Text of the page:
Cool heads in a crisis?
Understanding the role pharmaceutical companies can play in fighting today’s global health pandemics
First there was Ebola and now there is Zika; two official World Health Organization (WHO) Public Health Emergencies of International Concern (PHEIC) within as many years. Whenever global health crises such as these emerge, the pharmaceutical industry comes under intense scrutiny for not having an immediate solution available. Part of the problem is that prevention is not always financially viable; the substantial R&D costs of developing vaccines or treatments for all known and potential threats that may or may not one day develop into global pandemics is not a feasible burden for the industry to carry alone.
Biosimilars: Bringing patients into the conversation
Published in eyeforpharma January 2017 by Mariel Metcalfe
In a recent white paper, we explored the impact that biosimilars are having and likely to have on the rising cost of RA treatment. We looked at physician attitudes to biosimilars and the challenges manufacturers face in gaining widespread acceptance.
Access and elimination: the future of DAAs in hepatitis C
Published in Pharmaphorum January 2017
The dramatic improvements in safety, efficacy, tolerability and convenience from the first wave of direct-acting antivirals (DAAs) have made a substantial contribution to changing both the treatment paradigm and the long-term prognosis for hepatitis C.
The arrival of interferon-free, orally administered direct-acting antivirals (DAAs) in 2014 was a leap forward for the treatment of hepatitis C (HCV), a disease responsible for some 700,000 deaths globally each year.
Nutraceuticals in India: A Challenging Opportunity
Published in eyeforpharma December 2016 by Marc Yates
As growth begins to plateau in more established territories, attention is turning to emerging markets with a fast-expanding middle class. One of these is India. It cannot quite compete with China for sheer volume of potential consumers: China has a population of around 1.38 billion compared with 1.31 billion in India, although the Indian population is expected to catch up by 2022. On the other hand, a significantly larger proportion of the Chinese population lives in urban environments, where factors such as improved access to healthcare, higher disposable income and more exposure to diseases of affluence will create greater demand for nutraceuticals. Nonetheless, India offers considerable potential for growth from a modest base, currently estimated at 1-2% of global nutraceutical sales. To deliver fully on that promise, though, food and pharmaceutical companies need to address a number of regulatory, cultural, economic and structural challenges in the Indian market.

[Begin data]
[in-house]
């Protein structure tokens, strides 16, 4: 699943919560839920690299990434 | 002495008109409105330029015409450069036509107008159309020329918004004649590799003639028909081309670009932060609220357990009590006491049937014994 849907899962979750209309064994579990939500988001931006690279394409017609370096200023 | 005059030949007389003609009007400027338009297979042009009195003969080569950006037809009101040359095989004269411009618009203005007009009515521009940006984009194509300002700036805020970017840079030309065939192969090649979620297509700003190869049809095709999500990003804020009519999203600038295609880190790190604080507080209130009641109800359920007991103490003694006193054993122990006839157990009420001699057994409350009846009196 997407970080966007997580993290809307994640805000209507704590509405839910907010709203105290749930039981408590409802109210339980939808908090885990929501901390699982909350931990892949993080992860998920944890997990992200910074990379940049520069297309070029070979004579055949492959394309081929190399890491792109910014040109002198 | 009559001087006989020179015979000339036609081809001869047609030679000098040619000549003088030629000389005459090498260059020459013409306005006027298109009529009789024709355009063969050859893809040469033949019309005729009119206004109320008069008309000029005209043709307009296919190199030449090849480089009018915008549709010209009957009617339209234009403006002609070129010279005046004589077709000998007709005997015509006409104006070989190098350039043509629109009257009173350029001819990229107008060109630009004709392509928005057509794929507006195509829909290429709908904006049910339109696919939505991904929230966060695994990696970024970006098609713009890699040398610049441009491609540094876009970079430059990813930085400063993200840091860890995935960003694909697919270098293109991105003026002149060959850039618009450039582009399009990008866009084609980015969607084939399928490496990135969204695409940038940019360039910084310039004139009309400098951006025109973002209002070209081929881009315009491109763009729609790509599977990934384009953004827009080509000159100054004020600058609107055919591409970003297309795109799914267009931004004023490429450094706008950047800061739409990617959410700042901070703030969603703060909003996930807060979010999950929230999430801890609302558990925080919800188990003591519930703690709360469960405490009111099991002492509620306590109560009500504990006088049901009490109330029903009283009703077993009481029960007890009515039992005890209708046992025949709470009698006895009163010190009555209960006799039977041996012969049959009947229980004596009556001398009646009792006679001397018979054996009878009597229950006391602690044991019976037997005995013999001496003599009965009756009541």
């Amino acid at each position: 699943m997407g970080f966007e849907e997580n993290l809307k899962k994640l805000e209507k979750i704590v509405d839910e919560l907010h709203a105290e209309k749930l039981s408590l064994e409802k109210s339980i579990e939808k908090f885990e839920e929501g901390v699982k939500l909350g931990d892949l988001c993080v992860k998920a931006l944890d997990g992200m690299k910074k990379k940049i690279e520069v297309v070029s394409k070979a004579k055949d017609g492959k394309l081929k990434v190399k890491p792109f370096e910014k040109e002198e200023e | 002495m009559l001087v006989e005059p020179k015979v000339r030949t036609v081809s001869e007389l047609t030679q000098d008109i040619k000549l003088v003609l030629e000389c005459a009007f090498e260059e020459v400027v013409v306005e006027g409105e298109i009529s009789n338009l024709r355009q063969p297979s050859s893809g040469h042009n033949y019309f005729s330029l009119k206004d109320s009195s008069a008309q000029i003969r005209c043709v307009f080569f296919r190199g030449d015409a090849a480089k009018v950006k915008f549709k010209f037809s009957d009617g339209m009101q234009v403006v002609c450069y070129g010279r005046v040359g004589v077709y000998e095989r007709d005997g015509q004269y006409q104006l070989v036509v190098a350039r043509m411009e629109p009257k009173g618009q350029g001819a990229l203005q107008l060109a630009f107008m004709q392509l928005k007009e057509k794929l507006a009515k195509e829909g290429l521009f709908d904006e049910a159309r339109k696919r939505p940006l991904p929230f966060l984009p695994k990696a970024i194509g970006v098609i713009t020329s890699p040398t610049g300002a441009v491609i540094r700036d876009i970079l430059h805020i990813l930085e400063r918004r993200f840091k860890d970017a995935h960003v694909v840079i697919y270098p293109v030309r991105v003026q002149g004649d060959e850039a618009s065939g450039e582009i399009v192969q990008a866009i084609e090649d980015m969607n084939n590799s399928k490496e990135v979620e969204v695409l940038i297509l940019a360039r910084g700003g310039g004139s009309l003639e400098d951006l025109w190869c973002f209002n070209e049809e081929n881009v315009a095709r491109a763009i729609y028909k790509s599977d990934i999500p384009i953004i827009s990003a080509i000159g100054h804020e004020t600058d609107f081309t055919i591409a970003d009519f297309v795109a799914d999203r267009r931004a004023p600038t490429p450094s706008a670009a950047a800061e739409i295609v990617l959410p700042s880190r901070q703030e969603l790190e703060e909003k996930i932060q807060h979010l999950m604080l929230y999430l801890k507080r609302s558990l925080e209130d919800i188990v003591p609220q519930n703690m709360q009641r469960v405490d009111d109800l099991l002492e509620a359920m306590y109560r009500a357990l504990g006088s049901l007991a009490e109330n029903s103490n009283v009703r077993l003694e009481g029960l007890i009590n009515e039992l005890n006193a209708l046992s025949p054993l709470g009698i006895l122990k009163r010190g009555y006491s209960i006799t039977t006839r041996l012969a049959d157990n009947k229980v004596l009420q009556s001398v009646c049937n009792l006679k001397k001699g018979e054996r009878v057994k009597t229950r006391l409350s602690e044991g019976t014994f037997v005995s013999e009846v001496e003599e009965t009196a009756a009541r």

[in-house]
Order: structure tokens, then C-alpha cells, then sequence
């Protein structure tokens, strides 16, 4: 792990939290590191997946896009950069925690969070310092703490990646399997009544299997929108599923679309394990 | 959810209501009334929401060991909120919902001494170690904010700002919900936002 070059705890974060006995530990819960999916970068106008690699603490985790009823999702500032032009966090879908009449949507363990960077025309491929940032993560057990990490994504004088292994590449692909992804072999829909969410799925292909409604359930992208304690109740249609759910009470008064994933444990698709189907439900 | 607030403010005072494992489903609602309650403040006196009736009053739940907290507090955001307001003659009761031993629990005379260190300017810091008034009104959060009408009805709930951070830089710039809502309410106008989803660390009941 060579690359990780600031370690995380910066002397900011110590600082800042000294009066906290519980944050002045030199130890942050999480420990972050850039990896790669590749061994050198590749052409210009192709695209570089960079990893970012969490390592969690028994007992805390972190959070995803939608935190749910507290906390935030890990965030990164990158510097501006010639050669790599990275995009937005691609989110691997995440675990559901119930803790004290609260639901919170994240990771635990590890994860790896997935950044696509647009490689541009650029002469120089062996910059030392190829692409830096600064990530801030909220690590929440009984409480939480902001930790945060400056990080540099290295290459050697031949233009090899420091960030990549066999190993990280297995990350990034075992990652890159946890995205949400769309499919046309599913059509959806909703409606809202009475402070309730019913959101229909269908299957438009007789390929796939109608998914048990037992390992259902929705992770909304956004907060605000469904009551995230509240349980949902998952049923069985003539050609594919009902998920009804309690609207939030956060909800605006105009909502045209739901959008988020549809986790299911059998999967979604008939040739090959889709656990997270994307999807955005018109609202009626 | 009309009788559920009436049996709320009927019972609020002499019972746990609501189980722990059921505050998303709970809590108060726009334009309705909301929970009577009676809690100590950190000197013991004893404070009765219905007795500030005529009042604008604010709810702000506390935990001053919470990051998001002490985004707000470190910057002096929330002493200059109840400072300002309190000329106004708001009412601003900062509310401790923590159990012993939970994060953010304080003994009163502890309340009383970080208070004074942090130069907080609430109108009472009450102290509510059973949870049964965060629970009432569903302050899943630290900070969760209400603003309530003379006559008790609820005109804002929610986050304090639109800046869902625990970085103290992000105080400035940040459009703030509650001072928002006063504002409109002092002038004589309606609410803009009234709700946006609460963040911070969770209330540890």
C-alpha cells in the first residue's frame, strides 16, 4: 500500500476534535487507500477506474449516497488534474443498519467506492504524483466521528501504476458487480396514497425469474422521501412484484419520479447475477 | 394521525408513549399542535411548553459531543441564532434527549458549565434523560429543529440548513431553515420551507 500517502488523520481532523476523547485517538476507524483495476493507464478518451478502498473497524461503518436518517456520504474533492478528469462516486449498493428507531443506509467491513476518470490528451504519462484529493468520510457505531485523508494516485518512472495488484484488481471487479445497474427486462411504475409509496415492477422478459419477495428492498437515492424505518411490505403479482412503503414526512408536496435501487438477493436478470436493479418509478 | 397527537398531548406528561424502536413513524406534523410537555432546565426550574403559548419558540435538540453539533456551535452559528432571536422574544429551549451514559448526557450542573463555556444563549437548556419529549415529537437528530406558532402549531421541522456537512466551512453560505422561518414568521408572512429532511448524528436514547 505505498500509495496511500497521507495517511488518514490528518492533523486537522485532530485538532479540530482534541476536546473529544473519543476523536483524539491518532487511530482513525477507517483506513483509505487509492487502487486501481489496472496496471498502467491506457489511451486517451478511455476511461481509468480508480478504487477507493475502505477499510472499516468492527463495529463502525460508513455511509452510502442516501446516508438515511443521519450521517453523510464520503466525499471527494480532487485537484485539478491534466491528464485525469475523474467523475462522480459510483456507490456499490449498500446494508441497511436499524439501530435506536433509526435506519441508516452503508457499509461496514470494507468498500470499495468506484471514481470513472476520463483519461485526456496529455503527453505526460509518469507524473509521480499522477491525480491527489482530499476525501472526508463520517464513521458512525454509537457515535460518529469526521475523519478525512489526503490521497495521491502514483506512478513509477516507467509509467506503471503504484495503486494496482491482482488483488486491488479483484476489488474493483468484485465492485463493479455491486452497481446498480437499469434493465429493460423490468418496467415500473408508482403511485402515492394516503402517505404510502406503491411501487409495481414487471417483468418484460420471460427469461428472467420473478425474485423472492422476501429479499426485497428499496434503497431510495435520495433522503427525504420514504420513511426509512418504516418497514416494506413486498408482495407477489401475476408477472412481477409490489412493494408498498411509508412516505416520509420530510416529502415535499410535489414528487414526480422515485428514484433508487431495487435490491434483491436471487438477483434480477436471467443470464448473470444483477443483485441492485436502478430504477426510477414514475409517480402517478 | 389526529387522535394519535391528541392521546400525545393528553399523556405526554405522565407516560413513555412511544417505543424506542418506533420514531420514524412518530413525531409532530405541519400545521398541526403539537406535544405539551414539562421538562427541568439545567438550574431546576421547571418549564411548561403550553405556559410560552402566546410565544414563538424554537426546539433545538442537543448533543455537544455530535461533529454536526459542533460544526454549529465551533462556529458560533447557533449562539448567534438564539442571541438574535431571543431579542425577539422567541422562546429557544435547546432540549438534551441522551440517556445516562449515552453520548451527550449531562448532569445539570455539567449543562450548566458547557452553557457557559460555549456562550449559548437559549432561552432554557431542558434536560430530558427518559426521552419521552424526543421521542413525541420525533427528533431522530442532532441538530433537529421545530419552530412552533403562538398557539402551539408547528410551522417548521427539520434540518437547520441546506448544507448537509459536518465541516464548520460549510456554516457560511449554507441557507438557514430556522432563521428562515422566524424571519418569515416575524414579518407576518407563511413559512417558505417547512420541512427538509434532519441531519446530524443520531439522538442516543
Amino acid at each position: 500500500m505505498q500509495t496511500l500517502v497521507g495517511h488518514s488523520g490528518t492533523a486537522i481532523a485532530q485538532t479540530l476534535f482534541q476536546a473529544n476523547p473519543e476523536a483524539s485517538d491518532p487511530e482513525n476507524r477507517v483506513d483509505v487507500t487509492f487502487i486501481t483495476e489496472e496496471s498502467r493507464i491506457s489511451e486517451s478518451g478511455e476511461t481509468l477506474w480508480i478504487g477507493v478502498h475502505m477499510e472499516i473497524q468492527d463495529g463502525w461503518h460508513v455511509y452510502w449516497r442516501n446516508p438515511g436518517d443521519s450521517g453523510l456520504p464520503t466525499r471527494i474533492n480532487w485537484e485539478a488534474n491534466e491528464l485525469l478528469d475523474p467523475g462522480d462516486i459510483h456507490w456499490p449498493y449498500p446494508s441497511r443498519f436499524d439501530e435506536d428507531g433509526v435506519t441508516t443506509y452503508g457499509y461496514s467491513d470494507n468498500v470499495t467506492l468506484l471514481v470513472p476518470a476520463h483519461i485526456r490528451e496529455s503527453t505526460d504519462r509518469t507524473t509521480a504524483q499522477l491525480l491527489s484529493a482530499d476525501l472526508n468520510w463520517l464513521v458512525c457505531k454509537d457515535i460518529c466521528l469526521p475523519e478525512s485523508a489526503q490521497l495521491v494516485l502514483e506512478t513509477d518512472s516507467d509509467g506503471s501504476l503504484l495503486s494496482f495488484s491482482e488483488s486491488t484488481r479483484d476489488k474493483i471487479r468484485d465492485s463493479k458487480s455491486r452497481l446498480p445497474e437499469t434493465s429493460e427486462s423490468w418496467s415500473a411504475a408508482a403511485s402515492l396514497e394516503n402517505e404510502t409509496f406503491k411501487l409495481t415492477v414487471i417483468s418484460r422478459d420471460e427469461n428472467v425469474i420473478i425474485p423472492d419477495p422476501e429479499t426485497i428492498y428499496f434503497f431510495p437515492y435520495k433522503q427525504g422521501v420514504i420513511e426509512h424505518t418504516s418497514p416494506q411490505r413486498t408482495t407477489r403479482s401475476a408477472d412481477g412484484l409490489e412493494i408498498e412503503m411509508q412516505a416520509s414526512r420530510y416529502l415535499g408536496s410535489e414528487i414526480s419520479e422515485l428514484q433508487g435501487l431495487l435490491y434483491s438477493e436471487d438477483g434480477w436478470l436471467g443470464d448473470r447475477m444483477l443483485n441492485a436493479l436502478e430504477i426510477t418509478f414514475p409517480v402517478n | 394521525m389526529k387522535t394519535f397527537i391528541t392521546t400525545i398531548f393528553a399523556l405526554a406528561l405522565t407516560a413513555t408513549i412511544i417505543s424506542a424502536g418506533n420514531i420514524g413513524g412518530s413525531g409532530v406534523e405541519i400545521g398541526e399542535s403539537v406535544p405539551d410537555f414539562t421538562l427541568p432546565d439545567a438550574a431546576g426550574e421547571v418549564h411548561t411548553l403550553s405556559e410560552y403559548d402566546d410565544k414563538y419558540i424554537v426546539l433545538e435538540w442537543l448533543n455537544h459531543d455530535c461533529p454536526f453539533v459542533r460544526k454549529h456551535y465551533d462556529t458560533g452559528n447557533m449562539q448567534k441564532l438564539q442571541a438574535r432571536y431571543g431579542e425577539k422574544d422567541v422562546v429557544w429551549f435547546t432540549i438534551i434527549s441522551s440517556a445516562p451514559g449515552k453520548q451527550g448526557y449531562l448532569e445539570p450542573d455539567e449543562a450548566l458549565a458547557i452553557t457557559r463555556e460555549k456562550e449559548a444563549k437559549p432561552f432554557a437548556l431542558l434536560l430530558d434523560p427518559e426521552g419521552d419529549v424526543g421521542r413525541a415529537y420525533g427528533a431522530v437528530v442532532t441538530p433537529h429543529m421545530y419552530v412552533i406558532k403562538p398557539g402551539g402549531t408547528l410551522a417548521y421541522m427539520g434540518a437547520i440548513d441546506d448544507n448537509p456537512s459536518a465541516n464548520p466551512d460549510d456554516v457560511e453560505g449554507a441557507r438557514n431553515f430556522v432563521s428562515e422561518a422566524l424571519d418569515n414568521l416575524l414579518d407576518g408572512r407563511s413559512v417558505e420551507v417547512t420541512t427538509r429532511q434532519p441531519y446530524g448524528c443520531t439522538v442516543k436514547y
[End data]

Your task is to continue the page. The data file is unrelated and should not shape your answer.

Nutraceuticals: Rich in potential
Published in eyeforpharma October 2016 by Marc Yates
A shift to preventative health will see nutraceuticals emerge as a growth area across mature and emerging markets.
The strong growth and globalization of the nutraceuticals sector may be down to the ingenuity of brand managers as much as food scientists, but it also reveals a lot about current trends in healthcare and the cultural, economic or demographic factors underlining them, across both mature and emerging markets. What is interesting about the nutraceuticals boom is that no-one has really agreed yet what these products are exactly, or at least where they sit in standardized legal and regulatory terms either at country level or worldwide.